In its first year, a CA club for student inventors reached new heights — literally. The scientific experiments proposed by Spark co-head James Gow ’20, with the support of his fellow co-head Connor Dayton ’20, earned coveted spots aboard a NASA sounding rocket and zero-pressure research balloon through the Cubes in Space program, a global competition for students aged 11 to 18 to design and propose experiments to send into space or a near-space environment.
Cubes in Space received thousands of entries from more than 30 countries. Only 60 experiments were selected to fly in NASA’s Terrier-Improved Orion Rocket, which launched in June from the Wallops Flight Facility in Chincoteague, Va. James and Connor traveled there, meeting NASA engineers, and teachers and students and their families from as far away as Brazil and Ecuador. “It was a truly international conference for the students,” James says.
At the Student Exhibit Expo at Wallops, participants presented their experiments before more than 350 students, teachers, and NASA officials. Setting out to discover whether exposure to radiation and microgravity affects seed germination and growth, James and Connor then watched the rocket carrying their seeds from green beans, red beans, and corn blaze into space.
James collected data from that experiment over the summer and has been analyzing it this fall. His preliminary observations suggest that the exposure to space radiation stimulates seed germination. The seeds sent into space germinated faster than control seeds on Earth — one corn seed even germinated after just one day. However, exposer to space radiation has also stunted the growth of the seeds used in the experiment; some wilted without apparent cause. James will continue to closely analyze the data that Spark collected.
The second experiment that Spark conducted through the Cubes in Space program hypothesized that data on USB drives exposed to radiation and microgravity would not be distorted when kept in solid-state storage. After more than a month of waiting for favorable launch conditions, the research balloon — an impressive vehicle as large as a football stadium and as tall as the Washington Monument when fully inflated — launched on September 23 from NASA’s Columbia Scientific Balloon Facility in Fort Sumner, N.M. Aboard the balloon, which rose as high as 125,235 feet, was Spark’s experiment, along with 99 other experiments from Cubes in Space. James and Connor are involving current members of Spark, and recruiting new ones, to help analyze the data from the research balloon.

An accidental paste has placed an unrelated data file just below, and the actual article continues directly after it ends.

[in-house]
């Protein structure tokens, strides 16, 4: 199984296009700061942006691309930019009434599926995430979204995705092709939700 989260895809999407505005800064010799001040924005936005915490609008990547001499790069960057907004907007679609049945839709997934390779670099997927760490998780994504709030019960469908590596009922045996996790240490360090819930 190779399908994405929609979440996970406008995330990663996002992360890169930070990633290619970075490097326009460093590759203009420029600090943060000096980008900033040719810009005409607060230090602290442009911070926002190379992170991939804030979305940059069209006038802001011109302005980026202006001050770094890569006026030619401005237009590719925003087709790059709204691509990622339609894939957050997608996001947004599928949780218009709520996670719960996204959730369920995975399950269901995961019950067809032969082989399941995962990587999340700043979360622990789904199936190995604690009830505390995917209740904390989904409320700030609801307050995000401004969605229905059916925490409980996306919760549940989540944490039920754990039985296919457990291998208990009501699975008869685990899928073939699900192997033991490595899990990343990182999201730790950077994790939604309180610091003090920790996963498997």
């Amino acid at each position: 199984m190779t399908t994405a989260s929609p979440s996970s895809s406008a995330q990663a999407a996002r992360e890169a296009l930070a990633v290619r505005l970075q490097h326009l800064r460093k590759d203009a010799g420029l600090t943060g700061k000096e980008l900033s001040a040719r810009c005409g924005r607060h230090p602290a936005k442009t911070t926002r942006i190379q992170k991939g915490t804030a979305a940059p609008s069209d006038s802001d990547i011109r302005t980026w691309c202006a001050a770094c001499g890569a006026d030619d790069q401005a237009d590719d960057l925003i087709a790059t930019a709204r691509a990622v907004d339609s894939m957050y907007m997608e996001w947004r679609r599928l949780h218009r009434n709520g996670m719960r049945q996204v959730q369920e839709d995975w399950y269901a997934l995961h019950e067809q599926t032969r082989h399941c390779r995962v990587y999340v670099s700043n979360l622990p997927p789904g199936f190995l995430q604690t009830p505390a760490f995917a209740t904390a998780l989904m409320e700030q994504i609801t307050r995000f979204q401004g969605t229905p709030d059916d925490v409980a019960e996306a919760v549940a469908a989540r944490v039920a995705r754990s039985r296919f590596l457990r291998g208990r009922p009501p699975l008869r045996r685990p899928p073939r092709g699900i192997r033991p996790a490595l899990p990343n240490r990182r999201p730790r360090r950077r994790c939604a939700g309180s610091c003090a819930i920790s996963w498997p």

This Wednesday, September 25, at 4 p.m. in the Upper Stu-Fac classroom, Spark will host the first presentation in a SparkTalk speaker series. Officials from the United States Patent and Trademark Office (USPTO) Dominic Keating, USPTO director, and Jesus Hernandez, a patent attorney, will present a Patents 101 webinar.
In addition to the Cubes in Space program, during the 2018–19 academic year, Spark club members took part in the Google Science Fair, Toshiba/NSTA ExploraVision Science Competition, and the Massachusetts State Science Fair. James and Connor describe the club’s mission and goals thus: “Stay curious; be innovative! Solve the world’s problems, one invention at a time.”
Ceci Crawford ’20 had planned to complete a senior project on reducing food waste in the Stu-Fac. With the arrival of distance learning mid-semester, she shifted her focus to how community members can reduce food waste at home. For this video, part of her project, she interviewed CA seniors and faculty members who are trying a variety of tactics to reduce food waste while they practice social distancing. “My hope is that this would remind everyone to think a little more about their own food waste when they’re at home,” she says.
The Spanish for Heritage Speakers course, which launched in fall 2019, offers students language instruction tailored to the specific needs of students who grew up speaking or hearing the language at home.
Concord Academy’s 16th annual Model United Nations Conference, which took place using 19 Zoom rooms on May 2, was dubbed “Phoenix CAMUN” since it rose from the ashes of what could no longer be an in-person conference scheduled for April 4. Over 100 delegates from 18 schools attended. Charmaine Ko ’20 led the entire conference, and a series of weekly staff meetings, from her home in Hong Kong!